According to Brad Park, co-founder and general manager of the Kimberley Nitro Xpress, the junior team is in the process of finalizing entry into a different league for the upcoming 2016-17 season in addition to also travelling to a number of high-end showcases and tournaments around North America.

“BC Hockey never met the deadline and we’re out of the JWHL,” Park said Wednesday afternoon.

“We will play five or six of the top showcases and tournaments this year. Our girls will get more exposure as a result of it.”

The upstart women’s program has seen its fair share of washouts since leaving the roundhouse, but that has yet to deter the passionate Park from pushing ahead.

Before the approval process with BC Hockey became an issue, the team was forced to find a new coach prior to its original bench boss calling any shots for even a single game.

Back on March 17, the JWHL announced it was welcoming the Kimberley Academy — along with three other expansion clubs — into its fold for the 2016-17 season. At the time, former NHLer Mikko Makela was brought on board to coach the Nitro Xpress.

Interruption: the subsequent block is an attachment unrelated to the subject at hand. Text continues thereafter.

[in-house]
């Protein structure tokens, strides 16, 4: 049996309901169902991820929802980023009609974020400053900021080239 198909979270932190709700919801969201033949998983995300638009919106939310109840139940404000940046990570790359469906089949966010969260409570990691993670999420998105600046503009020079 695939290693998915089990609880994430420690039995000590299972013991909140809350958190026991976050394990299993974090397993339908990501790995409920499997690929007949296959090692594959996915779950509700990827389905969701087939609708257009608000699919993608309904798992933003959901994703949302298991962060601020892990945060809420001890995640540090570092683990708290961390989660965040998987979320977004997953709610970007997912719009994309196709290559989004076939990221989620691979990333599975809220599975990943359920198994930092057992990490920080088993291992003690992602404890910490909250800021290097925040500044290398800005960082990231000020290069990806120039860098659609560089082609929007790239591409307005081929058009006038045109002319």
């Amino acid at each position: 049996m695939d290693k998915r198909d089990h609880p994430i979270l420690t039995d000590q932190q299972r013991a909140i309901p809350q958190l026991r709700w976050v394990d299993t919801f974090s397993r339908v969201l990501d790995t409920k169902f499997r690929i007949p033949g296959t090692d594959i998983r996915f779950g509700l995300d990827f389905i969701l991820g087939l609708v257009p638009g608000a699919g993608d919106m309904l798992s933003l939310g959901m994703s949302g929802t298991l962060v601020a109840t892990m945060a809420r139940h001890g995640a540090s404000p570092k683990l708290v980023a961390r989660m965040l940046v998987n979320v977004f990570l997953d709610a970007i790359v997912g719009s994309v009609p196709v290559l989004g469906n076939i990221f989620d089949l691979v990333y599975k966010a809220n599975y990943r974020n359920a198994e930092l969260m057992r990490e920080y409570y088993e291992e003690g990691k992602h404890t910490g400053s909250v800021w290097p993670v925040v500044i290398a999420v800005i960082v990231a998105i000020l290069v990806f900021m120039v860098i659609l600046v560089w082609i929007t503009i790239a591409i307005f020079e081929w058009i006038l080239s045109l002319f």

Only two months later, on May 18, CTV Lethbridge reported Makela had bolted from the Nitro Xpress program for an opportunity with Banff Hockey Academy’s women’s varsity program.

Despite that hiccup, Park — along with co-founder Shane Murray — forged ahead, hiring Hannah Armstrong — a 24-year-old native of Aurora, Ont., former standout with the NCAA’s University of New Hampshire women’s hockey team and member of Canada’s entry into the 2010 IIHF Women’s World Hockey Championship — to take over from Makela, the departed Finnish national.